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Rhetoric Society of America Conference
San Antonio, TX
22–26 May 2014

Pronouncing Death: Biopolitical Affirmations

What, then, calls me into question most radically? Not my relation to myself as finite or as the consciousness of being before death or for death, but my presence for another who absents himself by dying.     —Blanchot, The Unavowable Community 

The suicide bomber is unimaginable: irreparably irrational, radicalized, Islamicized. However, few figures circulate more widely in the War on Terror, operating as its ultimate raison d’être. This paper argues that the suicide bomber is the “unimaginable” and generalized face of “the terrorist”—enemies of the state who will their own deaths, revoking their lives, such that killing is little more than passively “letting die” those who are figured as “already dead,” unsurvivable. To kill is little more than pronouncing death, a biopolitical pronouncement spoken anonymously in the name of life itself. The sovereign spectacle of the scaffold is displaced by a disappearing public sphere: “black sites” like Guantanamo, the vaporized victims of drone strikes, clandestine burial at sea. Producing the death it disavows, foreclosing on compassion and identification with the dead, what hope is left for an ethical intervention in the War on Terror? In whose voice would it speak?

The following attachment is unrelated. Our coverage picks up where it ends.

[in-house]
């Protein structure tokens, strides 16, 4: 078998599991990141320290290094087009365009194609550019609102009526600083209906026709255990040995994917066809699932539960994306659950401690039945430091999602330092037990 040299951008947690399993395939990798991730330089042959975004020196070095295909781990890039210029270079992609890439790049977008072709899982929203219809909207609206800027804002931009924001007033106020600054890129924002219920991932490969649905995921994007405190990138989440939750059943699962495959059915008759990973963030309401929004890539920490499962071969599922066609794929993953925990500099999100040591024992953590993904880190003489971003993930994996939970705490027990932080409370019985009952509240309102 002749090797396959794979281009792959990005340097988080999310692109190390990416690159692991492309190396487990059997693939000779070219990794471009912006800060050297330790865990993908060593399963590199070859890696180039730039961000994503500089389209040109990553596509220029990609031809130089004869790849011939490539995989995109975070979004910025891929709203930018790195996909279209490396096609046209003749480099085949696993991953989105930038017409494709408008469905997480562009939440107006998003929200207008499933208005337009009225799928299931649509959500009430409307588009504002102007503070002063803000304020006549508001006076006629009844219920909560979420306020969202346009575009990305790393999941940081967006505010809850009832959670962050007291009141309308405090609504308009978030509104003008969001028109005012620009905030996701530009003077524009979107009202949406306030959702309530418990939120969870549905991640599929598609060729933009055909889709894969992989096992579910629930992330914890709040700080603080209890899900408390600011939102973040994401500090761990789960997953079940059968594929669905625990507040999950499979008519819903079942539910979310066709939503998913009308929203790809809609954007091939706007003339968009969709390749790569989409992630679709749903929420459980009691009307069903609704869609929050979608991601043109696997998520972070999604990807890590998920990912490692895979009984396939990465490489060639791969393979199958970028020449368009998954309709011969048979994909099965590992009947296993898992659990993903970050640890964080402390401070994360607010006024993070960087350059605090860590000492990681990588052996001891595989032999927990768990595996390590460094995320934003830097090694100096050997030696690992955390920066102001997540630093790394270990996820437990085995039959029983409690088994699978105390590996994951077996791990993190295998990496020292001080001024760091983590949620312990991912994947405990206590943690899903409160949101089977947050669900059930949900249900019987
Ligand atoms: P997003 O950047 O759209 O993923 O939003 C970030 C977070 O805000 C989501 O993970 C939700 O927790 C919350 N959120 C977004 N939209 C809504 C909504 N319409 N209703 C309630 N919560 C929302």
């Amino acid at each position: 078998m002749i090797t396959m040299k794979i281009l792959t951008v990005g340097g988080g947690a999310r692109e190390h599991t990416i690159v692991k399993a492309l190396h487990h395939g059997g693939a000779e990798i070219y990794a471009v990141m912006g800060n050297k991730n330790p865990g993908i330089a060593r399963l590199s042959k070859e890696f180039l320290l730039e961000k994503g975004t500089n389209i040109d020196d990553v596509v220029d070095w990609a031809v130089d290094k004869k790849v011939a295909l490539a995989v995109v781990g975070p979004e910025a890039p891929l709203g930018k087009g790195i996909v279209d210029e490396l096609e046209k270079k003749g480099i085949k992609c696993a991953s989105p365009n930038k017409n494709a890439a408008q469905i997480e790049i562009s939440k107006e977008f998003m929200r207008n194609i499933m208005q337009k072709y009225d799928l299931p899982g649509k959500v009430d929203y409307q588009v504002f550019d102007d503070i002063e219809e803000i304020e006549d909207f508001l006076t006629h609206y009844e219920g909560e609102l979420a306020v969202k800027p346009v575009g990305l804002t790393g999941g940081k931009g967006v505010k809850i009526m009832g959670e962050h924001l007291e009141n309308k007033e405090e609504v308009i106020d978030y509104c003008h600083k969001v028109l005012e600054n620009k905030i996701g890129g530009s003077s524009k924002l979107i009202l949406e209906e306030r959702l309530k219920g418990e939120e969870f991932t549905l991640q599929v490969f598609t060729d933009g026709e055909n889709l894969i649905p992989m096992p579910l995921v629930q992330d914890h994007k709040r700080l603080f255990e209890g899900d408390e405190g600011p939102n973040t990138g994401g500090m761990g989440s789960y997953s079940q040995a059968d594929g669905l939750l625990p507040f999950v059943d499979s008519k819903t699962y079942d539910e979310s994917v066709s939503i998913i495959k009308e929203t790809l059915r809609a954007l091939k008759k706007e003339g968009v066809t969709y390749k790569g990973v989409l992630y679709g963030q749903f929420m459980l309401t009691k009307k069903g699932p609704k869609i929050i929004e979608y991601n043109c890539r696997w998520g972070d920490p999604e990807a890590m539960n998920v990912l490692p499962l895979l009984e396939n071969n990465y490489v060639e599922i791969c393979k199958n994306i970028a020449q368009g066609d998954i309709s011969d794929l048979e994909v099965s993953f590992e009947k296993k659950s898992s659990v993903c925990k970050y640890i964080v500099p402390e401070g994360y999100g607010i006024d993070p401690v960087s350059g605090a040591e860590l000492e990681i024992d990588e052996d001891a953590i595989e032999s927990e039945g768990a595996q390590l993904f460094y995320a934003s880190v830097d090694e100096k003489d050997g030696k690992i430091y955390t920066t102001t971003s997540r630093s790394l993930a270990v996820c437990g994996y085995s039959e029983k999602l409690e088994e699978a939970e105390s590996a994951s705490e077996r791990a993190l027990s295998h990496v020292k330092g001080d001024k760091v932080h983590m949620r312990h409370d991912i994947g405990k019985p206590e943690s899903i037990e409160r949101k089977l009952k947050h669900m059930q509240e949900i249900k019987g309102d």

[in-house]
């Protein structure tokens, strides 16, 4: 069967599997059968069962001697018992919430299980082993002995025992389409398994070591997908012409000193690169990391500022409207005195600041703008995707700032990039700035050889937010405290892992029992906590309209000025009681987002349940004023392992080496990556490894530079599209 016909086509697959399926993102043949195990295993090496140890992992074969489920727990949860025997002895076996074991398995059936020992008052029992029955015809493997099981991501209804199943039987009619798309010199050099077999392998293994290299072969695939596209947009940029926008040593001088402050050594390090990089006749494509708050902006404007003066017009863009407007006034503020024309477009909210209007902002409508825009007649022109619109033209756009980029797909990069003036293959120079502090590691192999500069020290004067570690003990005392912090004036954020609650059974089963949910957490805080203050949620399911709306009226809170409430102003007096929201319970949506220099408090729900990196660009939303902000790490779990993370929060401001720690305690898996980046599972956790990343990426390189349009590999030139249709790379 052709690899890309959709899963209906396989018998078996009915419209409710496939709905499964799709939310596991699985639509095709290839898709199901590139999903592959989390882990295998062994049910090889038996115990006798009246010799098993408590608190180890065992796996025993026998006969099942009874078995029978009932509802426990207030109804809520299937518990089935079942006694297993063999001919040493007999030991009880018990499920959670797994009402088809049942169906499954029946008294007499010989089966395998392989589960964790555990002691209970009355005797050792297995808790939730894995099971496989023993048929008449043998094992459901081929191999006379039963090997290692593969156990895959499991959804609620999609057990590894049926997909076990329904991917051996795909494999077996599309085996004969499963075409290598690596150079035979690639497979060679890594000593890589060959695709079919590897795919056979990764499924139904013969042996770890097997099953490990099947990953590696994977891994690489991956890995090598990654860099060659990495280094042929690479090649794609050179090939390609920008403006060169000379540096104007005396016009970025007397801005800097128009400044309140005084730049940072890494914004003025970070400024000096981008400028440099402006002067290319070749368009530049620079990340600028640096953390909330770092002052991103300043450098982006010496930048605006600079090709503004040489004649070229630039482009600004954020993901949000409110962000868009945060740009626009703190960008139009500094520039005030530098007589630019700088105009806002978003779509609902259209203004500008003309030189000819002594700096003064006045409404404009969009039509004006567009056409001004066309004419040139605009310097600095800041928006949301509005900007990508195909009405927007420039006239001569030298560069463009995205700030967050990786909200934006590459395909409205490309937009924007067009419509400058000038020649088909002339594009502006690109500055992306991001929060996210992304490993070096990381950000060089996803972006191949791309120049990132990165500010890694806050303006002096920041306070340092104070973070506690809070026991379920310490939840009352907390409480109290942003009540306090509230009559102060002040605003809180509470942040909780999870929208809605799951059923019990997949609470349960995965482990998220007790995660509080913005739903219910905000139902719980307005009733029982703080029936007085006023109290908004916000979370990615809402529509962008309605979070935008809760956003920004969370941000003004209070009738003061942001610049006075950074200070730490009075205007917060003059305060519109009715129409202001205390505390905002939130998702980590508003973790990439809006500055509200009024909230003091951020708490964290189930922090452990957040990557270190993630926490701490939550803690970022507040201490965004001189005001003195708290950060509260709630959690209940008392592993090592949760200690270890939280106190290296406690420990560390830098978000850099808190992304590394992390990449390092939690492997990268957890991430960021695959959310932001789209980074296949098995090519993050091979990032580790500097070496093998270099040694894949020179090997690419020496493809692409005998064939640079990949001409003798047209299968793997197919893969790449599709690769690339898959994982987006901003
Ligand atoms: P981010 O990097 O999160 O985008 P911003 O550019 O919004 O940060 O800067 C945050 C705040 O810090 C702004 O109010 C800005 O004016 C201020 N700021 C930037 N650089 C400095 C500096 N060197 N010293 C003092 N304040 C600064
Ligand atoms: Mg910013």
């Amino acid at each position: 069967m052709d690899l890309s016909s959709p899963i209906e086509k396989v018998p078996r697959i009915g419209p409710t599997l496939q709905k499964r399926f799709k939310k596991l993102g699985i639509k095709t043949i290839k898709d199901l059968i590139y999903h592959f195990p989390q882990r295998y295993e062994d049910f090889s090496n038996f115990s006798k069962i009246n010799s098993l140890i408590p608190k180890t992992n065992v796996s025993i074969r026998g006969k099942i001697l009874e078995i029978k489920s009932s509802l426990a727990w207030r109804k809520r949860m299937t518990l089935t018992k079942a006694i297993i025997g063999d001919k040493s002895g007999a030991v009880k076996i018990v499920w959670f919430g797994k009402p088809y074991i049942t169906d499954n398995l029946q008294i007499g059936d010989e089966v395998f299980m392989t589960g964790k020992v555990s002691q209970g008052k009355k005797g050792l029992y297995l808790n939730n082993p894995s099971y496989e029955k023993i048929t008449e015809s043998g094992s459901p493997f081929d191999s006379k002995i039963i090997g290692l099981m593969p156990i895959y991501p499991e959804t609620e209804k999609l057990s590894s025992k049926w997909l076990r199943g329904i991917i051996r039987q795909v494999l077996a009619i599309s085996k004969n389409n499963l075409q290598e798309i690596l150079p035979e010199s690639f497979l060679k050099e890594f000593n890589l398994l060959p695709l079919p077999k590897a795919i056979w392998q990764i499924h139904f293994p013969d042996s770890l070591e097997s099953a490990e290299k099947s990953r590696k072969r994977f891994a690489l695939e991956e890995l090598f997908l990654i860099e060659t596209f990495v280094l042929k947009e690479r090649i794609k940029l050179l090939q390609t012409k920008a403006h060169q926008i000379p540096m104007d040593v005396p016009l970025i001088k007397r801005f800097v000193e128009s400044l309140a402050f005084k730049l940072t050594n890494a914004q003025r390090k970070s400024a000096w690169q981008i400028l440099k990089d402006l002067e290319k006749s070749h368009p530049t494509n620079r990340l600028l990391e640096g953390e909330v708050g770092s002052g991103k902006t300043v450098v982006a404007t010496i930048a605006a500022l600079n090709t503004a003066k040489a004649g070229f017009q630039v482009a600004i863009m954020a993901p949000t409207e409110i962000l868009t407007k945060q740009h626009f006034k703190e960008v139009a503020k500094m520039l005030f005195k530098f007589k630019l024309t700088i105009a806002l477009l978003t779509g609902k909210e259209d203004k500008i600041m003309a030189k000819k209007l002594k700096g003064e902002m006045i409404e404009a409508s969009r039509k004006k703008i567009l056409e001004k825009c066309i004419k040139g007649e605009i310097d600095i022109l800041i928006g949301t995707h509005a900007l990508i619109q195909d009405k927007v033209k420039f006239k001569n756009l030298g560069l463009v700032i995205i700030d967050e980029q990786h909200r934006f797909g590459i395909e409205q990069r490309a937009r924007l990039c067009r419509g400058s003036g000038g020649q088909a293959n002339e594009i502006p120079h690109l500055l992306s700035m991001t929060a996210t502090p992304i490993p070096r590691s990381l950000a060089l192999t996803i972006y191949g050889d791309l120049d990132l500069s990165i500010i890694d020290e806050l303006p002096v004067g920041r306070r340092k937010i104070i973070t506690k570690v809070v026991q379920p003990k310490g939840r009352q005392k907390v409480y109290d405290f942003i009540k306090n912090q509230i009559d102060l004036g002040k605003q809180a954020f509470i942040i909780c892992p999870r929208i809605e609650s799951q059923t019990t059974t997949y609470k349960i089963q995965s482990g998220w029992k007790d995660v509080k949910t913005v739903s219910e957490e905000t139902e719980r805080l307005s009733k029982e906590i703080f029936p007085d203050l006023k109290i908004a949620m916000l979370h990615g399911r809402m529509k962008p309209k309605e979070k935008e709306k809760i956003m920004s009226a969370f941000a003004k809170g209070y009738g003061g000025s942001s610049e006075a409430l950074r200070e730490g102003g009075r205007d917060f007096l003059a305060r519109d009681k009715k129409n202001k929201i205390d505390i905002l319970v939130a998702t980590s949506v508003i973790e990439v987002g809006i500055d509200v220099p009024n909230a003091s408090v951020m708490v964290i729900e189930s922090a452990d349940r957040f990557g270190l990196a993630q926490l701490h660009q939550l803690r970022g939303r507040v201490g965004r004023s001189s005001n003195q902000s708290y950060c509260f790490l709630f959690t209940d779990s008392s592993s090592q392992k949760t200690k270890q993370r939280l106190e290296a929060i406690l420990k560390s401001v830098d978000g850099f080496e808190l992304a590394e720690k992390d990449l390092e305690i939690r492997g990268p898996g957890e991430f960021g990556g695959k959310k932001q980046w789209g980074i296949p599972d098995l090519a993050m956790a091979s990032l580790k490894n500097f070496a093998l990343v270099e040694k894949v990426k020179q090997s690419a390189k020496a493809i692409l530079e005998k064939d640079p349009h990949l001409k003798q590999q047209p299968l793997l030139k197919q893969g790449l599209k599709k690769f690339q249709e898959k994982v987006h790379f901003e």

About the author Stuart J. Murray

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